First off, Happy Holidays to everyone out there celebrating anything at all.
On Sunday 25 I flew east from Seattle to Buffalo via Newark, beating the massive blizzard by about two hours. Our plane left at 9:40 and they closed the airport at midnight. As of this morning, some poor souls have been there four days and are still only on stand-by. Since I usually have very bad plane karma, I am grateful to not be stuck this time.
But none of that is the subject of this blog, which is China Mievelle's novel THE CITY AND THE CITY. The book tied with Paolo Bacigalupi's THE WIND-UP GIRL for last year's Hugo. TCATC (sounds like a nucleotide base) has terrific writing. The characters are vivid, the settings well-realized, the plot involving. However, the novel depends on readers' accepting the premise, which is this: Two cities co-exist with each other, in the same geographical space somewhere in Europe. There is no magic involved; the cities each have some buildings in the same block. The citizens of these two separate countries "unsee" the buildings, citizens, and events in the other, which means that from birth they are indoctrinated to ignore them until they are a vague blur. It is a crime punishable by death to "breach" this convention. Almost nobody does. To travel from one city to the other -- even to buildings that are topographically next door to each other -- one must go to a central area, show passport and visa, and "cross the border."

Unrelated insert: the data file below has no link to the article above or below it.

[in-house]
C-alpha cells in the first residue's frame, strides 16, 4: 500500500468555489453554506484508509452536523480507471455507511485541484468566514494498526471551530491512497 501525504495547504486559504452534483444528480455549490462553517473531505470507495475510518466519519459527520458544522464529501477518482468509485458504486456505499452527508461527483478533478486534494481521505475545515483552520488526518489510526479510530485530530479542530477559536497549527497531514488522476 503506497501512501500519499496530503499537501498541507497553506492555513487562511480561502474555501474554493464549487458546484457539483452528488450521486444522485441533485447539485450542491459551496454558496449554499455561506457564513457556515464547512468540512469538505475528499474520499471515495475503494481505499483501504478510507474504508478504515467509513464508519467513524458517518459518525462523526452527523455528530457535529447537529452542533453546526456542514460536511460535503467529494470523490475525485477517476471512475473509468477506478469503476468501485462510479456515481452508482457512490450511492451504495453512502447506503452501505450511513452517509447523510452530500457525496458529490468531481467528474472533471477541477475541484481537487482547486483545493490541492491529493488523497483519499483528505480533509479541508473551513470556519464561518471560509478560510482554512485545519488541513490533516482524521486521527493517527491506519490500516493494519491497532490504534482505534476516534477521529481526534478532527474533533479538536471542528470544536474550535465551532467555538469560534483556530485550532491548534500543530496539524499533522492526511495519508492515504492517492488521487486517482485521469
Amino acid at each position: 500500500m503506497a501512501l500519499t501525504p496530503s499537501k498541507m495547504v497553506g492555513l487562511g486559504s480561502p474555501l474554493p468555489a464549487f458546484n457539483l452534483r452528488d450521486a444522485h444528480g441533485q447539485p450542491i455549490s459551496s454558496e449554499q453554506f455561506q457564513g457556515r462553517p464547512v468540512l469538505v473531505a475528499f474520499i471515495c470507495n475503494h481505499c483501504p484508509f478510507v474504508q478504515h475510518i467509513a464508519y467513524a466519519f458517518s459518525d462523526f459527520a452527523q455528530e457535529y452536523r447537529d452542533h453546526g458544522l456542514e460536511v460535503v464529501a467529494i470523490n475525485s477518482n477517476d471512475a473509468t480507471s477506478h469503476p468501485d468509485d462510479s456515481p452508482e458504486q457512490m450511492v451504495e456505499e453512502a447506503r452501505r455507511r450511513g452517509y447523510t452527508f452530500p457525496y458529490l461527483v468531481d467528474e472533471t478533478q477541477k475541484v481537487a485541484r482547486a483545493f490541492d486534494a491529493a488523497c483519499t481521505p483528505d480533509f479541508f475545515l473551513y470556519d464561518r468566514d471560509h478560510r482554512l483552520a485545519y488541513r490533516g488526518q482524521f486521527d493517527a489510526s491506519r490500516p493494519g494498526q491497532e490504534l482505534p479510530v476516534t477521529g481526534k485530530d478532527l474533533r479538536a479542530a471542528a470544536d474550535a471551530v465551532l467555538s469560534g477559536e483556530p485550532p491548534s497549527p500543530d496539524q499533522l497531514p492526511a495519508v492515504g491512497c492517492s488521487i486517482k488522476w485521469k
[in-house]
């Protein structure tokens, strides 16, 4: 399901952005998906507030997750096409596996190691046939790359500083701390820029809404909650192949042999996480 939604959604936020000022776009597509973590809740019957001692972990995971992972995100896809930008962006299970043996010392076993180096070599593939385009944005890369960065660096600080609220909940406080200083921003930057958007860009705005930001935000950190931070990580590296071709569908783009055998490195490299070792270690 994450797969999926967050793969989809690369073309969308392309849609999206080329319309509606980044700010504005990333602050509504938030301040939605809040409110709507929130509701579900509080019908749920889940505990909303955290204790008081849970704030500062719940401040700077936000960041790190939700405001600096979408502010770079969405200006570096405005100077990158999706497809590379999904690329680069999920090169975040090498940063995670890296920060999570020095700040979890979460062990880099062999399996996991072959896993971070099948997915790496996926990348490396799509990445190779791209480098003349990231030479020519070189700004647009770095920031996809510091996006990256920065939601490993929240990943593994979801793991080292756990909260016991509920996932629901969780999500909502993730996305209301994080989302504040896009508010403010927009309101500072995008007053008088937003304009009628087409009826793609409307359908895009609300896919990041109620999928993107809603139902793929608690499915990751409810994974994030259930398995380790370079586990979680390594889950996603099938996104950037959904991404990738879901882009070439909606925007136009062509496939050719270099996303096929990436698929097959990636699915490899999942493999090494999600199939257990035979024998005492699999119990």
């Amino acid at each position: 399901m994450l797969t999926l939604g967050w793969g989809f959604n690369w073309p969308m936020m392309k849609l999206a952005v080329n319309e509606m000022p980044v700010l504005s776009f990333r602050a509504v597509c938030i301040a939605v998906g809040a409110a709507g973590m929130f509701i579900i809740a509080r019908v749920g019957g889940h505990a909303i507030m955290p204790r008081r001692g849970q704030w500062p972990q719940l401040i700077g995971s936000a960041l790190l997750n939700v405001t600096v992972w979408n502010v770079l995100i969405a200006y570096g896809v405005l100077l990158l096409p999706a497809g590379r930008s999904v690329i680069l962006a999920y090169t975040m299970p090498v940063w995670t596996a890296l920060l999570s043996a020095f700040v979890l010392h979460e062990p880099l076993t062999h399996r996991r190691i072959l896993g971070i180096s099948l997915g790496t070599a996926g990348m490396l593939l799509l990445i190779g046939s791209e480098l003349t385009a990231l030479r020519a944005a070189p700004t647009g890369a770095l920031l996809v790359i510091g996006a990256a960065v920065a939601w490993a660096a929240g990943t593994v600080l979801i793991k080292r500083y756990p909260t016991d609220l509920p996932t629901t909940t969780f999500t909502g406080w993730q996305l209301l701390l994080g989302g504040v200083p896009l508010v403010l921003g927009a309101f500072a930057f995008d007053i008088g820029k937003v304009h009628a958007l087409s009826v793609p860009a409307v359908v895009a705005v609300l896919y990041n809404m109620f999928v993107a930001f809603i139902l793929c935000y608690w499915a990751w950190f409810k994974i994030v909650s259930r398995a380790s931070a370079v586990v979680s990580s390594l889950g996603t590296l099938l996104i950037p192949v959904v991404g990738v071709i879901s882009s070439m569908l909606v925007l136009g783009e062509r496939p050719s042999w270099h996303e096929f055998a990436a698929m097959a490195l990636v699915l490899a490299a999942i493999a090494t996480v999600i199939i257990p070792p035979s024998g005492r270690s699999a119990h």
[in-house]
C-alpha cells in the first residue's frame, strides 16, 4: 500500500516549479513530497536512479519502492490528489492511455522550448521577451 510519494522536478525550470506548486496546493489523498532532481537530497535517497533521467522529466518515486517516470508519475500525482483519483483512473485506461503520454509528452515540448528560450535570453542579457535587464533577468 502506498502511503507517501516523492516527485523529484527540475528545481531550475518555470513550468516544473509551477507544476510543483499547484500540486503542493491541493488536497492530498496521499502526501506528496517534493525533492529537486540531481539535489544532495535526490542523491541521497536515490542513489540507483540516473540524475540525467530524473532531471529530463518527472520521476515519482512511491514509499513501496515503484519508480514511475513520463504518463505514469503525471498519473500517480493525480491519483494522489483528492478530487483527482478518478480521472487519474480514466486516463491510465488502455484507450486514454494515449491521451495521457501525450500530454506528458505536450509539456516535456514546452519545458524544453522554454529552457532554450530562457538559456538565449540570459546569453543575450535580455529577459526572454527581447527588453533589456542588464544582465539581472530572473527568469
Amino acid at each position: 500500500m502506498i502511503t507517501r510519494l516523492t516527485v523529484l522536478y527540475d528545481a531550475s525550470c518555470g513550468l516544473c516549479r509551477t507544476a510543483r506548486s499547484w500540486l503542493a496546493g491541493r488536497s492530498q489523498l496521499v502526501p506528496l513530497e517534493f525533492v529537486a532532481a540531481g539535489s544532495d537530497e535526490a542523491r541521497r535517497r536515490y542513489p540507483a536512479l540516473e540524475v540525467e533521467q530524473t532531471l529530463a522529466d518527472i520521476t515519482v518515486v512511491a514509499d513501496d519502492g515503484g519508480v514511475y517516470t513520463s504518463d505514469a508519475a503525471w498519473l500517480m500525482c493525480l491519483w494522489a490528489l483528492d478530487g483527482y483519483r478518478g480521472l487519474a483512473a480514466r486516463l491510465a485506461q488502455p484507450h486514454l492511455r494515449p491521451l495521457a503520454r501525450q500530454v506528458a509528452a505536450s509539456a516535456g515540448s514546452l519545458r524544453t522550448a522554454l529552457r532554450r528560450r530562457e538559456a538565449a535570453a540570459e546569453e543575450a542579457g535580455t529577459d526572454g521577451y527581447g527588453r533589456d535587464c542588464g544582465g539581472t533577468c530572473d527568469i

At a recent party, two people said to me that they had no trouble accepting this premise and so enjoyed the book. Another person said she could not, and so did not. I seem to be in the middle (a usual position for me). I am enjoying the novel but at the back of my mind is a persistent nagging feeling that I don't believe it. This is, incidentally, the same feeling I had about Suzanne Collins's THE HUNGER GAMES.
So a question: Of what relative importance is a shaky novelistic premise compared to superb execution of that premise?